Quite agree. I know that its puerile to 'personalize' these issues but...the fact is that Labour politicians are tailoring their policies in an entirely knee-jerk way to respond to what they perceive is a threat to them. They and Miliband in particular show no leadership, none.. The Tories are just as bad; if not worse, save Ken Clarke who, as always says, it as he sees it. At least Clegg has the honesty, for example over Europe, to stand by what he believes in, whatever you may think about him and his party.

This highlights to my mind one of the reasons why people are deserting the 'traditional' parties. No one has any idea what they actually believe in. They think (rightly) that they will say anything to get elected, they have no morals, are entirely reactive to events and show no leadership on any issue. The appalling Farage at least says it as he sees it and certain people love that and of course he panders to their 'Daily Mail' sense of fear of the outsider and the different. Truly depressing...

It isn't just a British thing of course. I live half my time in France where in the recent Euro Elections the truly disgusting Marine Le Pen's party got 25% of the votes despite not really having any positive policies; merely being anti anything that offends them which, of course, is most things. However what slightly encourages me about the situation in France is the sense of national embarrassment about those results. No such similar feeling here which I also find so depressing.

Re: UKIP

PostPosted: Mon Jun 02, 2014 3:48 pm
by NickH
The Tories are just as bad; if not worse

Tory governments are always worse than Labour ones. At least Ed Miliband has ditched all that neo-liberal New Labour nonsense, which Blair and co relentlessly followed. Perhaps too cautious for many people on this thread (myself included), but Labour do seem to be developing an alternative to the free market failure which followed the banking crash of 2008. I think Labour are onto something when they talk about the cost of living crisis which has affected the majority people since banker greed crashed the world economy.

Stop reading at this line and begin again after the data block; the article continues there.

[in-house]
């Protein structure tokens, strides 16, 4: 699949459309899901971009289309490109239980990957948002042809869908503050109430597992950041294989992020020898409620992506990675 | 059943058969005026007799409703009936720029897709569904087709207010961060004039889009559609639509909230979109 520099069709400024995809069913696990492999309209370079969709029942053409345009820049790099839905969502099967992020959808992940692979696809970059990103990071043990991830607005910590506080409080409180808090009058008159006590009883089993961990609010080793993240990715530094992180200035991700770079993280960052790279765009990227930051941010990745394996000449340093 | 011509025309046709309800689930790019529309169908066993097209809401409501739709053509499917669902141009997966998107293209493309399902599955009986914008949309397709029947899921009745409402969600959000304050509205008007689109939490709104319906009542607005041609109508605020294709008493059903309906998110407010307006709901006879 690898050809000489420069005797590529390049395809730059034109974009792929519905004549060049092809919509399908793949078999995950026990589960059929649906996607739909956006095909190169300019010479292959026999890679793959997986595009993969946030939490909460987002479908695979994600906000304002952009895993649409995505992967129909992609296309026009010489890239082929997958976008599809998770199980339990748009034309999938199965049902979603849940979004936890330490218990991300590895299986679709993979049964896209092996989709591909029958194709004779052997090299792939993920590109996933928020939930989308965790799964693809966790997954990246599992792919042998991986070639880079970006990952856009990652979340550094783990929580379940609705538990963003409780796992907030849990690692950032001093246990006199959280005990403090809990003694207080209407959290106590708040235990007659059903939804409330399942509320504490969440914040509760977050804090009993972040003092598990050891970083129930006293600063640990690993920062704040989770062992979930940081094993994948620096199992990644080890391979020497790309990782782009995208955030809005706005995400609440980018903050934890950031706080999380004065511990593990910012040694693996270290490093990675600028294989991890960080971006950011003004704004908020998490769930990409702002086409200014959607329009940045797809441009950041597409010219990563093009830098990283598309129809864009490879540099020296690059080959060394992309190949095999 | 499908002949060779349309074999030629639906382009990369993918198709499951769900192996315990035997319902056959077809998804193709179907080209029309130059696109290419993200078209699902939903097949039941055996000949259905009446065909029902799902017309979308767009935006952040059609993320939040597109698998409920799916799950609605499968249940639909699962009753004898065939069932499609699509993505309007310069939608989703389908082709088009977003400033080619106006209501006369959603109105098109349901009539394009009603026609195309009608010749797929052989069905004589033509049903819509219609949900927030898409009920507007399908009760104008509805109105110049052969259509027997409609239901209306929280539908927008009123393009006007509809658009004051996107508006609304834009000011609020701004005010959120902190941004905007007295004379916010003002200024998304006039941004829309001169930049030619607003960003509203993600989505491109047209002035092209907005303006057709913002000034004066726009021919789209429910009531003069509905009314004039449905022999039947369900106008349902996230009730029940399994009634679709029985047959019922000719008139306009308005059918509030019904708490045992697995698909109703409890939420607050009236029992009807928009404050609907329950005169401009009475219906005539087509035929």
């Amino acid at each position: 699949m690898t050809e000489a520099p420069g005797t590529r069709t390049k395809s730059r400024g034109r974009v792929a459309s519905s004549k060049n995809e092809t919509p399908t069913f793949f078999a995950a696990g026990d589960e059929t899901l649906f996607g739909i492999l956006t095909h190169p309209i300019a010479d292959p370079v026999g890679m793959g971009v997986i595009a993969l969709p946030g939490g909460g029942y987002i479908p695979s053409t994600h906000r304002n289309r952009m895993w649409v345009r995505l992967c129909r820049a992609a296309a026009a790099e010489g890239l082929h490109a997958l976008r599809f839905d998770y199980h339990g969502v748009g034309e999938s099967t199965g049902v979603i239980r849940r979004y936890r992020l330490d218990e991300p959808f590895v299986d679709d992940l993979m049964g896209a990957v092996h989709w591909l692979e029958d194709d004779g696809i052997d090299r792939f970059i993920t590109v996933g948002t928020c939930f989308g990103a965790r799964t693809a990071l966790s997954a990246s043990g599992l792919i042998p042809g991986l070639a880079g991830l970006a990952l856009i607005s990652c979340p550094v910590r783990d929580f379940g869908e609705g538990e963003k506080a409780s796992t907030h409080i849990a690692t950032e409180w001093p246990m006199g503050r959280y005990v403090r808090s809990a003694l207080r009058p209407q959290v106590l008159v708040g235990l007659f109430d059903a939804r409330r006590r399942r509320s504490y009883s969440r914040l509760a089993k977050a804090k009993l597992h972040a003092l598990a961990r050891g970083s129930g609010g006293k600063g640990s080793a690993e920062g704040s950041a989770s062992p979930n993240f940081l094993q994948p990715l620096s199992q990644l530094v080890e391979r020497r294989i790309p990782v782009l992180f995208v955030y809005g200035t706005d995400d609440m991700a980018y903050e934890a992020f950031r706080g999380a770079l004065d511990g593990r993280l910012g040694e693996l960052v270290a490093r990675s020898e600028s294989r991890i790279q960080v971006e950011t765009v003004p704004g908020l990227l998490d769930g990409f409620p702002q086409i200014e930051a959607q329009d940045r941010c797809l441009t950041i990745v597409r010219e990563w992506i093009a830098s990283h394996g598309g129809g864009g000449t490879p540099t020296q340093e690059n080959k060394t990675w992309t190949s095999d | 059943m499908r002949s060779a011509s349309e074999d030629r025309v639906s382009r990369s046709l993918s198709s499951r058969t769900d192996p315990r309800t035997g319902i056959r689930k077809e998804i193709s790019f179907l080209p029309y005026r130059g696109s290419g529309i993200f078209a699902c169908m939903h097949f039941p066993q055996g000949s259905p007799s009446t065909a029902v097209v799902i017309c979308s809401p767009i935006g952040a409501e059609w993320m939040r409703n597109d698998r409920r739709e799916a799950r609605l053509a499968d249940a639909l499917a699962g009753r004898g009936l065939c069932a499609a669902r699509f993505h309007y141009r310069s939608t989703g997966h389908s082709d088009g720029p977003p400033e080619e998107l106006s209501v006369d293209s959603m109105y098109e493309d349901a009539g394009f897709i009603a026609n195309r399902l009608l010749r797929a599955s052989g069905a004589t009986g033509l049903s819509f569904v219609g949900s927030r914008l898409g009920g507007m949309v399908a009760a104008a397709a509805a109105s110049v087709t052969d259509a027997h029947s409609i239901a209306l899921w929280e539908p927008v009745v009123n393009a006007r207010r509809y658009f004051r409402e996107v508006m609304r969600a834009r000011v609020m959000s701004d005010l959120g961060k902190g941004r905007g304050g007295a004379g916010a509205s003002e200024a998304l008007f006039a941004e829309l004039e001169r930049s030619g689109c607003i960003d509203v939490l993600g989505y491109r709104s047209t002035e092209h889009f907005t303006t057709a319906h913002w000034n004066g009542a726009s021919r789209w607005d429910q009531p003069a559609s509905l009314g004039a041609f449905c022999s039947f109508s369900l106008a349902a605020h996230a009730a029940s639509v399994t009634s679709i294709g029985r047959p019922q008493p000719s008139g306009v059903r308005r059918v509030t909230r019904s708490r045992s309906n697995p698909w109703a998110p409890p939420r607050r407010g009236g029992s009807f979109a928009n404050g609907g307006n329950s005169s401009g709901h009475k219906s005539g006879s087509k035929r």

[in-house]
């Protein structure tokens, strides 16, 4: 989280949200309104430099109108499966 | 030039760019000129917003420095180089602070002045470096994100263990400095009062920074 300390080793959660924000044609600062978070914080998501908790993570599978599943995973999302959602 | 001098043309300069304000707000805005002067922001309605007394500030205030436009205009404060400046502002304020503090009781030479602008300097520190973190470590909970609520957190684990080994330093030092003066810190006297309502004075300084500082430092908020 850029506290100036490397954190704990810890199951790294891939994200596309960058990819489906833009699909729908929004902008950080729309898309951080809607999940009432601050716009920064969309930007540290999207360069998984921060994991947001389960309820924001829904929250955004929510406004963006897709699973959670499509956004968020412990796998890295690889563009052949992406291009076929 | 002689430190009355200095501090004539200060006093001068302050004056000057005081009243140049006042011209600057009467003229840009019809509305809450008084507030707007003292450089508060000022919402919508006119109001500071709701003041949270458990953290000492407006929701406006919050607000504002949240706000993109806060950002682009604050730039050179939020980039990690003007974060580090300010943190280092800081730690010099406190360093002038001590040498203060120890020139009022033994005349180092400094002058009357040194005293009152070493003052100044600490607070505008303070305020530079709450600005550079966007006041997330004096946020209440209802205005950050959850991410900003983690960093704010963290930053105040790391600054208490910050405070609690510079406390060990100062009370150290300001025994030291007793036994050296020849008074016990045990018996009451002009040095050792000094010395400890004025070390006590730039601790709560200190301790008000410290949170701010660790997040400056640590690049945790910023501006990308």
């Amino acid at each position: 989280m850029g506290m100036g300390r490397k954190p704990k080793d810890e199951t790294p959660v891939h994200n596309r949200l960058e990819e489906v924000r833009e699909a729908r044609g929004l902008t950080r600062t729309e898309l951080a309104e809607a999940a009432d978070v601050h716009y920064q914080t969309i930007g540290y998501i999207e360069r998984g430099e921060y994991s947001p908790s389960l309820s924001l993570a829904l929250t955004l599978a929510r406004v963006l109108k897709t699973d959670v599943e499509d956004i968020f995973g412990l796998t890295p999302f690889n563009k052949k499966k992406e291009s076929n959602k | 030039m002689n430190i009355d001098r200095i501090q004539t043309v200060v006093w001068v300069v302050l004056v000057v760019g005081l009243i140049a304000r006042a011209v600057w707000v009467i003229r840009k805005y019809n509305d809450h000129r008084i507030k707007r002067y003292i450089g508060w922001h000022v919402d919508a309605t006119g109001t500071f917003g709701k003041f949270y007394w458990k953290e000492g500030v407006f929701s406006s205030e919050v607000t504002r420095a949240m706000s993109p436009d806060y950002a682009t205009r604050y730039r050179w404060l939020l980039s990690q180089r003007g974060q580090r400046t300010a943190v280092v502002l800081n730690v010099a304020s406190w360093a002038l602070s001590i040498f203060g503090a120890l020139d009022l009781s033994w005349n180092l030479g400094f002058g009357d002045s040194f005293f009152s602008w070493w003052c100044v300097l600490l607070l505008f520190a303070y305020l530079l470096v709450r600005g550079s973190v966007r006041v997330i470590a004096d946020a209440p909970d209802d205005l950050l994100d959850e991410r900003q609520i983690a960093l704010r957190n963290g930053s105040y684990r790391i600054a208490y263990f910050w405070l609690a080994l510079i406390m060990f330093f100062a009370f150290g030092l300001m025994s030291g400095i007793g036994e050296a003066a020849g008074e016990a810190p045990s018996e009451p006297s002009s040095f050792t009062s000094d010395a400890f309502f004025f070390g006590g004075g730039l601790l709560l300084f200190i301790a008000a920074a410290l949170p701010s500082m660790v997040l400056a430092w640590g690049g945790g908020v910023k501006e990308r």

Totally agree that the rise of neo-Nazi parties in Europe is profoundly depressing (Front National, Golden Dawn, Jobbik etc). On a more positive note, it's also worth mentioning the successes of new left parties Syriza in Greece and Podemos in Spain. Their dramatic increase in popularity on 22nd May was rather more impressive than Ukip's overhyped UK election result.

Re: UKIP

PostPosted: Fri Oct 10, 2014 11:09 am
by Pete Fowler
Labour is now (10 October) in deep, deep shit. Galloway has just tweeted that UKIP will walk it in Rotherham and Bradford South; Lincolnshire and East Anglia are ripe for picking (a peculiarly apt description for that part of the country!) and all I have to do, even here, in a Tory seat, is to wander into a public bar and catch the talk of the guys (it's still men up here, largely).